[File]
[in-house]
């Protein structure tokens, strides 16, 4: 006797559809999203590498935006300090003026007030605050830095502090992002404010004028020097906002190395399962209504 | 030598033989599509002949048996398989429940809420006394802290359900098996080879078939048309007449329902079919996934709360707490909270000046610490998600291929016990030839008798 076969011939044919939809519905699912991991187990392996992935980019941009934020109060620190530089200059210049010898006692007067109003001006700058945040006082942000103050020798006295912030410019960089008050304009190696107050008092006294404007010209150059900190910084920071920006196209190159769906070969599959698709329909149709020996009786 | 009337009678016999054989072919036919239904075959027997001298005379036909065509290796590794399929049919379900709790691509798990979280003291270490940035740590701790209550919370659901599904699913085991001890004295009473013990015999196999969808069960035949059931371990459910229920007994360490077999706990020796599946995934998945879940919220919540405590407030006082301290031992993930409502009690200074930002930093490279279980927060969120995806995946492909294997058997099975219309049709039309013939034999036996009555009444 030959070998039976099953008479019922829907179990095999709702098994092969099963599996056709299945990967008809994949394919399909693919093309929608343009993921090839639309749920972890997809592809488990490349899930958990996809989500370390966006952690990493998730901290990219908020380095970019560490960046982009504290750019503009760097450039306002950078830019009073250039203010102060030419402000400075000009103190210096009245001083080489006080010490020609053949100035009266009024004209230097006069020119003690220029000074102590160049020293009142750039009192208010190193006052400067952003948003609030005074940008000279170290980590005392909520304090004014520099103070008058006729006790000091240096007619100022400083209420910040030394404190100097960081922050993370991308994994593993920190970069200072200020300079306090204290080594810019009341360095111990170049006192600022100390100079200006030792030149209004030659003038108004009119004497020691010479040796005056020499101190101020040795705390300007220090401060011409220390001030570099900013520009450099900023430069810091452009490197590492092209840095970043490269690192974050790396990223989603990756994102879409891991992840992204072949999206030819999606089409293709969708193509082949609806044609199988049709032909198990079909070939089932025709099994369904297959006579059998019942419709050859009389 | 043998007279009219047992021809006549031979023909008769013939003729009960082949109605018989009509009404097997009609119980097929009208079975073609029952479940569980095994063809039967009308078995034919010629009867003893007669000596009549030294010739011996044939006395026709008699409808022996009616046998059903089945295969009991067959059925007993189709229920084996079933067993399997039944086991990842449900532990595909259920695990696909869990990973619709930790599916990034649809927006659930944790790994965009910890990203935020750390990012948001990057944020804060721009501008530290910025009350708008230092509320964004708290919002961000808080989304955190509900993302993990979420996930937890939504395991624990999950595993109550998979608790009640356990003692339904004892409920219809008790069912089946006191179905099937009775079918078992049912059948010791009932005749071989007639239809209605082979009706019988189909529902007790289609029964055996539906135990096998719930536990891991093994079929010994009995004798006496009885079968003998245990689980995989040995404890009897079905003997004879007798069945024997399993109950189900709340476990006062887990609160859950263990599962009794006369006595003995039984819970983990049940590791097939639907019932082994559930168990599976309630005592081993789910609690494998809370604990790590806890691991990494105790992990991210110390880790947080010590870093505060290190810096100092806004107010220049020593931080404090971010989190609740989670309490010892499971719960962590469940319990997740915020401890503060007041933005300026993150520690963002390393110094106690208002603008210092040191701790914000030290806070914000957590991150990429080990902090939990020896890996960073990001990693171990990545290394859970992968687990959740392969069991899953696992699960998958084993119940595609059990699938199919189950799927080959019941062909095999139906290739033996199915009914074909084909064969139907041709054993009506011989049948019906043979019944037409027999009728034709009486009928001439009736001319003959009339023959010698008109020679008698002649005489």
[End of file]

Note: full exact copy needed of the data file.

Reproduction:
[in-house]
């Protein structure tokens, strides 16, 4: 006797559809999203590498935006300090003026007030605050830095502090992002404010004028020097906002190395399962209504 | 030598033989599509002949048996398989429940809420006394802290359900098996080879078939048309007449329902079919996934709360707490909270000046610490998600291929016990030839008798 076969011939044919939809519905699912991991187990392996992935980019941009934020109060620190530089200059210049010898006692007067109003001006700058945040006082942000103050020798006295912030410019960089008050304009190696107050008092006294404007010209150059900190910084920071920006196209190159769906070969599959698709329909149709020996009786 | 009337009678016999054989072919036919239904075959027997001298005379036909065509290796590794399929049919379900709790691509798990979280003291270490940035740590701790209550919370659901599904699913085991001890004295009473013990015999196999969808069960035949059931371990459910229920007994360490077999706990020796599946995934998945879940919220919540405590407030006082301290031992993930409502009690200074930002930093490279279980927060969120995806995946492909294997058997099975219309049709039309013939034999036996009555009444 030959070998039976099953008479019922829907179990095999709702098994092969099963599996056709299945990967008809994949394919399909693919093309929608343009993921090839639309749920972890997809592809488990490349899930958990996809989500370390966006952690990493998730901290990219908020380095970019560490960046982009504290750019503009760097450039306002950078830019009073250039203010102060030419402000400075000009103190210096009245001083080489006080010490020609053949100035009266009024004209230097006069020119003690220029000074102590160049020293009142750039009192208010190193006052400067952003948003609030005074940008000279170290980590005392909520304090004014520099103070008058006729006790000091240096007619100022400083209420910040030394404190100097960081922050993370991308994994593993920190970069200072200020300079306090204290080594810019009341360095111990170049006192600022100390100079200006030792030149209004030659003038108004009119004497020691010479040796005056020499101190101020040795705390300007220090401060011409220390001030570099900013520009450099900023430069810091452009490197590492092209840095970043490269690192974050790396990223989603990756994102879409891991992840992204072949999206030819999606089409293709969708193509082949609806044609199988049709032909198990079909070939089932025709099994369904297959006579059998019942419709050859009389 | 043998007279009219047992021809006549031979023909008769013939003729009960082949109605018989009509009404097997009609119980097929009208079975073609029952479940569980095994063809039967009308078995034919010629009867003893007669000596009549030294010739011996044939006395026709008699409808022996009616046998059903089945295969009991067959059925007993189709229920084996079933067993399997039944086991990842449900532990595909259920695990696909869990990973619709930790599916990034649809927006659930944790790994965009910890990203935020750390990012948001990057944020804060721009501008530290910025009350708008230092509320964004708290919002961000808080989304955190509900993302993990979420996930937890939504395991624990999950595993109550998979608790009640356990003692339904004892409920219809008790069912089946006191179905099937009775079918078992049912059948010791009932005749071989007639239809209605082979009706019988189909529902007790289609029964055996539906135990096998719930536990891991093994079929010994009995004798006496009885079968003998245990689980995989040995404890009897079905003997004879007798069945024997399993109950189900709340476990006062887990609160859950263990599962009794006369006595003995039984819970983990049940590791097939639907019932082994559930168990599976309630005592081993789910609690494998809370604990790590806890691991990494105790992990991210110390880790947080010590870093505060290190810096100092806004107010220049020593931080404090971010989190609740989670309490010892499971719960962590469940319990997740915020401890503060007041933005300026993150520690963002390393110094106690208002603008210092040191701790914000030290806070914000957590991150990429080990902090939990020896890996960073990001990693171990990545290394859970992968687990959740392969069991899953696992699960998958084993119940595609059990699938199919189950799927080959019941062909095999139906290739033996199915009914074909084909064969139907041709054993009506011989049948019906043979019944037409027999009728034709009486009928001439009736001319003959009339023959010698008109020679008698002649005489």